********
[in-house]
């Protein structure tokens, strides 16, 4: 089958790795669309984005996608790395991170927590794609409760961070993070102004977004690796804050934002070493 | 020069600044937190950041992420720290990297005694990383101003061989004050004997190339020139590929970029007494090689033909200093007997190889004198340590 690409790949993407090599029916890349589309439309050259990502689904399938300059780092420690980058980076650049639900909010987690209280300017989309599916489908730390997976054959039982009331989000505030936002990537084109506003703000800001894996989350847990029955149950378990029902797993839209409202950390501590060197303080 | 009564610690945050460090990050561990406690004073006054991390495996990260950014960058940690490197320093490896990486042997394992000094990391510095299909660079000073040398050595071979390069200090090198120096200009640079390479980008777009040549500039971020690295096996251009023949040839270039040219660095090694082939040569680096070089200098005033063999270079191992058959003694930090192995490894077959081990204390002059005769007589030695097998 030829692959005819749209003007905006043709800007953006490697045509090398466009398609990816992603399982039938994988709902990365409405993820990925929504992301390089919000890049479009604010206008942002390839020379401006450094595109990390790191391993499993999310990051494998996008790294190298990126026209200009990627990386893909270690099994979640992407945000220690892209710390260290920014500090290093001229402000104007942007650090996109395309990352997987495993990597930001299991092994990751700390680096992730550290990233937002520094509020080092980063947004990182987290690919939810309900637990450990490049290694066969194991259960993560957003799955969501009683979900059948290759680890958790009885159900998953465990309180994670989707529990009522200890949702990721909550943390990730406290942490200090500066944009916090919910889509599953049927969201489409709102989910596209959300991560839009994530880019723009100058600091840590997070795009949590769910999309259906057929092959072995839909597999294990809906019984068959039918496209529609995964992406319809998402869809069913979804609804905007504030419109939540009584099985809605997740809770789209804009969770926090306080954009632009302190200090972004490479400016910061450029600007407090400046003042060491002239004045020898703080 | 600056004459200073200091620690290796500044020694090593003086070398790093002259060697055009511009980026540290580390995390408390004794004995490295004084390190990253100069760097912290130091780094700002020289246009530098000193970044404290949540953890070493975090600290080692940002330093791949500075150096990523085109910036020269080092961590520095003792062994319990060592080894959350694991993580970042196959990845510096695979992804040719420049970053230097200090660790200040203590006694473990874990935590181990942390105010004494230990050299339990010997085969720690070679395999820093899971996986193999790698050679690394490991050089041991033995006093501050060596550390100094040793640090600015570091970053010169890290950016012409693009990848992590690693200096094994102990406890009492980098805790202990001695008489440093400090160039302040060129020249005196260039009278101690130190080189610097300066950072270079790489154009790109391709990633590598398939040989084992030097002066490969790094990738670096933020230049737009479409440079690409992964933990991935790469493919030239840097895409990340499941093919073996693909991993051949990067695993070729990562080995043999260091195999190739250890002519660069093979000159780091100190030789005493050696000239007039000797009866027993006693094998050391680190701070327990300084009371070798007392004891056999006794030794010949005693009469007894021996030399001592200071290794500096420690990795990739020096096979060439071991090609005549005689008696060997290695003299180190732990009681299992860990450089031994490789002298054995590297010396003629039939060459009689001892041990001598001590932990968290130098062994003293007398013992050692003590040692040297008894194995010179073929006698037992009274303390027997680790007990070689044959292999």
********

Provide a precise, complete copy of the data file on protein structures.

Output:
[in-house]
């Protein structure tokens, strides 16, 4: 089958790795669309984005996608790395991170927590794609409760961070993070102004977004690796804050934002070493 | 020069600044937190950041992420720290990297005694990383101003061989004050004997190339020139590929970029007494090689033909200093007997190889004198340590 690409790949993407090599029916890349589309439309050259990502689904399938300059780092420690980058980076650049639900909010987690209280300017989309599916489908730390997976054959039982009331989000505030936002990537084109506003703000800001894996989350847990029955149950378990029902797993839209409202950390501590060197303080 | 009564610690945050460090990050561990406690004073006054991390495996990260950014960058940690490197320093490896990486042997394992000094990391510095299909660079000073040398050595071979390069200090090198120096200009640079390479980008777009040549500039971020690295096996251009023949040839270039040219660095090694082939040569680096070089200098005033063999270079191992058959003694930090192995490894077959081990204390002059005769007589030695097998 030829692959005819749209003007905006043709800007953006490697045509090398466009398609990816992603399982039938994988709902990365409405993820990925929504992301390089919000890049479009604010206008942002390839020379401006450094595109990390790191391993499993999310990051494998996008790294190298990126026209200009990627990386893909270690099994979640992407945000220690892209710390260290920014500090290093001229402000104007942007650090996109395309990352997987495993990597930001299991092994990751700390680096992730550290990233937002520094509020080092980063947004990182987290690919939810309900637990450990490049290694066969194991259960993560957003799955969501009683979900059948290759680890958790009885159900998953465990309180994670989707529990009522200890949702990721909550943390990730406290942490200090500066944009916090919910889509599953049927969201489409709102989910596209959300991560839009994530880019723009100058600091840590997070795009949590769910999309259906057929092959072995839909597999294990809906019984068959039918496209529609995964992406319809998402869809069913979804609804905007504030419109939540009584099985809605997740809770789209804009969770926090306080954009632009302190200090972004490479400016910061450029600007407090400046003042060491002239004045020898703080 | 600056004459200073200091620690290796500044020694090593003086070398790093002259060697055009511009980026540290580390995390408390004794004995490295004084390190990253100069760097912290130091780094700002020289246009530098000193970044404290949540953890070493975090600290080692940002330093791949500075150096990523085109910036020269080092961590520095003792062994319990060592080894959350694991993580970042196959990845510096695979992804040719420049970053230097200090660790200040203590006694473990874990935590181990942390105010004494230990050299339990010997085969720690070679395999820093899971996986193999790698050679690394490991050089041991033995006093501050060596550390100094040793640090600015570091970053010169890290950016012409693009990848992590690693200096094994102990406890009492980098805790202990001695008489440093400090160039302040060129020249005196260039009278101690130190080189610097300066950072270079790489154009790109391709990633590598398939040989084992030097002066490969790094990738670096933020230049737009479409440079690409992964933990991935790469493919030239840097895409990340499941093919073996693909991993051949990067695993070729990562080995043999260091195999190739250890002519660069093979000159780091100190030789005493050696000239007039000797009866027993006693094998050391680190701070327990300084009371070798007392004891056999006794030794010949005693009469007894021996030399001592200071290794500096420690990795990739020096096979060439071991090609005549005689008696060997290695003299180190732990009681299992860990450089031994490789002298054995590297010396003629039939060459009689001892041990001598001590932990968290130098062994003293007398013992050692003590040692040297008894194995010179073929006698037992009274303390027997680790007990070689044959292999």